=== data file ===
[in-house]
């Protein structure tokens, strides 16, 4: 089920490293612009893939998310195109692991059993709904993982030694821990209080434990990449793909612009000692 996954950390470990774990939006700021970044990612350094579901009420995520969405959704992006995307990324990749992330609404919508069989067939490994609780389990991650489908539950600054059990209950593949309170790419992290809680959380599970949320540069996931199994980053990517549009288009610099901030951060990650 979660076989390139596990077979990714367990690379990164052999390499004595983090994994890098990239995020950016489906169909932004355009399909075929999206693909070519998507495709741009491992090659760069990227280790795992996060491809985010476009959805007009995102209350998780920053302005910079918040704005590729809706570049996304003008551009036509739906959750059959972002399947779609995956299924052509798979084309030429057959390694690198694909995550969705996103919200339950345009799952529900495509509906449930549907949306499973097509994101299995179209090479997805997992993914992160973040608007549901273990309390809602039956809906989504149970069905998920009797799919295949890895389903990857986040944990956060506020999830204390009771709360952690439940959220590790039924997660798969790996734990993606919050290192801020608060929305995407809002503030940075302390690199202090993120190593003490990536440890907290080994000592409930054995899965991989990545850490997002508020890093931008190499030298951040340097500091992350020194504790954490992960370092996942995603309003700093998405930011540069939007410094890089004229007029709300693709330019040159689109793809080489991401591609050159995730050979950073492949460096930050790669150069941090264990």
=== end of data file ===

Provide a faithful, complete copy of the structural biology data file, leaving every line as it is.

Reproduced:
[in-house]
């Protein structure tokens, strides 16, 4: 089920490293612009893939998310195109692991059993709904993982030694821990209080434990990449793909612009000692 996954950390470990774990939006700021970044990612350094579901009420995520969405959704992006995307990324990749992330609404919508069989067939490994609780389990991650489908539950600054059990209950593949309170790419992290809680959380599970949320540069996931199994980053990517549009288009610099901030951060990650 979660076989390139596990077979990714367990690379990164052999390499004595983090994994890098990239995020950016489906169909932004355009399909075929999206693909070519998507495709741009491992090659760069990227280790795992996060491809985010476009959805007009995102209350998780920053302005910079918040704005590729809706570049996304003008551009036509739906959750059959972002399947779609995956299924052509798979084309030429057959390694690198694909995550969705996103919200339950345009799952529900495509509906449930549907949306499973097509994101299995179209090479997805997992993914992160973040608007549901273990309390809602039956809906989504149970069905998920009797799919295949890895389903990857986040944990956060506020999830204390009771709360952690439940959220590790039924997660798969790996734990993606919050290192801020608060929305995407809002503030940075302390690199202090993120190593003490990536440890907290080994000592409930054995899965991989990545850490997002508020890093931008190499030298951040340097500091992350020194504790954490992960370092996942995603309003700093998405930011540069939007410094890089004229007029709300693709330019040159689109793809080489991401591609050159995730050979950073492949460096930050790669150069941090264990």